Types of Voices in Writing: Narrator’s Voice, Author’s Voice, and Character Voice

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Types of Voices in Writing Narrator’s Voice, Author’s Voice, and Character Voice

Types of Voices in Writing Narrator’s Voice, Author’s Voice, and Character Voice

Voice shows the author’s sense of individuality and personal style in writing. The voice can be heard through word choice, sentence structure, dialogue, and tone of voice. The voice helps to evoke an emotional response from readers that they may not have felt while reading if it had been written in another way.

Voice is an important aspect of writing because it’s what gives a piece life and vitality. It can be difficult to understand the difference between a first-person narrator and a third-person objective narrator, as they can be similar or different depending on the situation. The voice may guide readers through events as well as form an emotional attachment with the characters on the page.

Voice in writing is how an author’s voice varies as a character or narrator. The voice can be positive, negative, objective, personal, or emotional. This article explains the different types of voices to help writers understand what they should use when creating their own work.

This is not just for books or literature; these voices in writing are carefully used in blogs as well. For most blogs, the author’s voice is used.

Why should you consider a particular type of voice?

why is voice important in writing

Voice is important when writing a character because it helps make them unique. A voice can be noticed in the first lines of your writing, but it’s how this interacts with your story throughout that makes the difference.

This is why the type of voice is important for writing a character and even a blog or sales copy.

Let’s see the different types of voices in writing in detail below!

Types of voices in writing

A story is driven by the words of the characters, narrator, and author. The voice can show different points of view depending on who is narrating the story. One interesting type is the second-person narrative, which means that the narrator directly addresses the reader. One character’s thoughts form a third-person limited narration, meaning that it only refers to one character.

A third-person subjective voice can show the author’s opinion of what a character might say or think. The voice comes from a subject such as “he” or “she.” The active voice is used when you are describing something that happens to someone else, like the following sentence:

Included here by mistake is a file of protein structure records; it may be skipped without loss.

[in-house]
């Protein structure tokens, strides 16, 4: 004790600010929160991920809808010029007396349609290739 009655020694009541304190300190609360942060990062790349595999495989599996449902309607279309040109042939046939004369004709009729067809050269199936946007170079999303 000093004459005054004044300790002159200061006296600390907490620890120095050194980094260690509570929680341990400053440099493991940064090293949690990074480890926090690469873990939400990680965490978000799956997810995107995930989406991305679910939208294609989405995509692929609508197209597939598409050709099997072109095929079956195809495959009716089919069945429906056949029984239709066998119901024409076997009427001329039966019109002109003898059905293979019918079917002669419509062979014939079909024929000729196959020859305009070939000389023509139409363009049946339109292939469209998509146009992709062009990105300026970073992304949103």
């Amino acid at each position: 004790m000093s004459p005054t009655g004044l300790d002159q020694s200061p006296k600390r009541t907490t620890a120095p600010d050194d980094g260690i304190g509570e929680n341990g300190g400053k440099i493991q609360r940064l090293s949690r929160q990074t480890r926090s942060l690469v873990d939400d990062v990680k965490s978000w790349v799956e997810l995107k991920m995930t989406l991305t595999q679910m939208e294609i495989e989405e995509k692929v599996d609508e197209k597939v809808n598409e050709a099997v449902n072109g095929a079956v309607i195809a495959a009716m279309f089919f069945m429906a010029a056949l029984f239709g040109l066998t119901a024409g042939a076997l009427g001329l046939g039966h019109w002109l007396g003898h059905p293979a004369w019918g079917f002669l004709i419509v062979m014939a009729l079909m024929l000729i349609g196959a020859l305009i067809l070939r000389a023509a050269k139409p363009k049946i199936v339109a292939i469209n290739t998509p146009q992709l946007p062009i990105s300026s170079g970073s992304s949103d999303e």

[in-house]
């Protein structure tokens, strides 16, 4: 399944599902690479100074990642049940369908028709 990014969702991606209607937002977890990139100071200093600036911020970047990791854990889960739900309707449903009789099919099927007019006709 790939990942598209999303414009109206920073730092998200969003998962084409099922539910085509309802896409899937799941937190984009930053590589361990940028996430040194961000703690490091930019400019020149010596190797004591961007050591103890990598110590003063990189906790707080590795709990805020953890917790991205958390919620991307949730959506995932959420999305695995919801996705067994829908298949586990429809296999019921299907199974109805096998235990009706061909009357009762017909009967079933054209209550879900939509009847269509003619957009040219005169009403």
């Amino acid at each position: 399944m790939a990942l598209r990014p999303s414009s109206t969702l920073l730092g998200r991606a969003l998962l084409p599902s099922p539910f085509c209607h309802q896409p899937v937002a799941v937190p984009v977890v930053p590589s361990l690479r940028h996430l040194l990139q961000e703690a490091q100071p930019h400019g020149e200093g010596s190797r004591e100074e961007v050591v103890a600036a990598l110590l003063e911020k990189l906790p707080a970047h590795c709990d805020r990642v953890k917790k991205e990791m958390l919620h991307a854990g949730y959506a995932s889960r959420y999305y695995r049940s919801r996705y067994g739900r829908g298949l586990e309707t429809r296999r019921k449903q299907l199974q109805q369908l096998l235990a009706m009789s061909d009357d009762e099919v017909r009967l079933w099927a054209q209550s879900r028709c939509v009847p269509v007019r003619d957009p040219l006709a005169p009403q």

The people of the town were deep asleep.

Lastly, there’s also a first-person authorial viewpoint, which allows for more expression and emotion than other voices.

An example of a third-person subjective voice is in A Song of Ice and Fire by George R. R. Martin.

1. Narrator’s voice

In a story, there are three types of voices. The narrator’s voice is determined by their role in the story and narrative style. The first-person narrator is more involved in what happens because they have a vested interest in the story.

The narrator’s voice is very important in terms of the reader’s experience. It influences how readers see events that happen or what they think about them, and it also helps define characters.

The narrative voice is the perspective of a story. This can be told as a first-person or third-person narrative, and it’s usually in simple terms like “he said” and “she answered.”

The three types of narrative voice are first person, second person, and third person. The narrator in this case is not you.

The narrator’s voice is an important factor that affects the success of a story. The first-person point-of-view is best for narration when the author wants to provide readers a good sense of what the narrator thinks, feels, and says.

The second-person narrator uses an intimate voice to convey a sense of intimacy with the reader.